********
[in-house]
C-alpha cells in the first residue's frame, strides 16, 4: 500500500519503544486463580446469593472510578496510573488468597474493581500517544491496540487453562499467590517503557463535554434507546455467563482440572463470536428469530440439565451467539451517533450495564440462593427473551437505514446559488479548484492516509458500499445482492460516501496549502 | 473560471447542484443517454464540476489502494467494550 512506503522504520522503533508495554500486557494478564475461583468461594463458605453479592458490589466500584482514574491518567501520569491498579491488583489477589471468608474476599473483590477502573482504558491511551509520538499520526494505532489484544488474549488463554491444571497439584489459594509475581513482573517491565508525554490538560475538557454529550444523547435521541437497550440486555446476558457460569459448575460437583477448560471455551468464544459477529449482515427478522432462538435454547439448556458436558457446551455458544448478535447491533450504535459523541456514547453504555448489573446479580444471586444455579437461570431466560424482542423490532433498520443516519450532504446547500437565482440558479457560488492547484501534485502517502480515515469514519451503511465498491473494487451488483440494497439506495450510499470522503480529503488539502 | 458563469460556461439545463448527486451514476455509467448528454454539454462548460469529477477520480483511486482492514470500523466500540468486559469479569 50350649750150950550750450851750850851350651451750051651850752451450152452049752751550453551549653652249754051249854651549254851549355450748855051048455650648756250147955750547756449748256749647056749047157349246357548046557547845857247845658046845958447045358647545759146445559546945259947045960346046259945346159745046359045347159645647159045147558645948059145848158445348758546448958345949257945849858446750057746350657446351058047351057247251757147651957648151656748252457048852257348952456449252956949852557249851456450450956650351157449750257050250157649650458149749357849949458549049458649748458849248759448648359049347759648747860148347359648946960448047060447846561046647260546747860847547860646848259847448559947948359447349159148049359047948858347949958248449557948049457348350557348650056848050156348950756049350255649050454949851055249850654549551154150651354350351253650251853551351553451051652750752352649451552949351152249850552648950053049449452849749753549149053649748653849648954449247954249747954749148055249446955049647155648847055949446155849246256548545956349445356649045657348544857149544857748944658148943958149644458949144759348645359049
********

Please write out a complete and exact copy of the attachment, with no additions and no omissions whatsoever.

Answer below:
[in-house]
C-alpha cells in the first residue's frame, strides 16, 4: 500500500519503544486463580446469593472510578496510573488468597474493581500517544491496540487453562499467590517503557463535554434507546455467563482440572463470536428469530440439565451467539451517533450495564440462593427473551437505514446559488479548484492516509458500499445482492460516501496549502 | 473560471447542484443517454464540476489502494467494550 512506503522504520522503533508495554500486557494478564475461583468461594463458605453479592458490589466500584482514574491518567501520569491498579491488583489477589471468608474476599473483590477502573482504558491511551509520538499520526494505532489484544488474549488463554491444571497439584489459594509475581513482573517491565508525554490538560475538557454529550444523547435521541437497550440486555446476558457460569459448575460437583477448560471455551468464544459477529449482515427478522432462538435454547439448556458436558457446551455458544448478535447491533450504535459523541456514547453504555448489573446479580444471586444455579437461570431466560424482542423490532433498520443516519450532504446547500437565482440558479457560488492547484501534485502517502480515515469514519451503511465498491473494487451488483440494497439506495450510499470522503480529503488539502 | 458563469460556461439545463448527486451514476455509467448528454454539454462548460469529477477520480483511486482492514470500523466500540468486559469479569 50350649750150950550750450851750850851350651451750051651850752451450152452049752751550453551549653652249754051249854651549254851549355450748855051048455650648756250147955750547756449748256749647056749047157349246357548046557547845857247845658046845958447045358647545759146445559546945259947045960346046259945346159745046359045347159645647159045147558645948059145848158445348758546448958345949257945849858446750057746350657446351058047351057247251757147651957648151656748252457048852257348952456449252956949852557249851456450450956650351157449750257050250157649650458149749357849949458549049458649748458849248759448648359049347759648747860148347359648946960448047060447846561046647260546747860847547860646848259847448559947948359447349159148049359047948858347949958248449557948049457348350557348650056848050156348950756049350255649050454949851055249850654549551154150651354350351253650251853551351553451051652750752352649451552949351152249850552648950053049449452849749753549149053649748653849648954449247954249747954749148055249446955049647155648847055949446155849246256548545956349445356649045657348544857149544857748944658148943958149644458949144759348645359049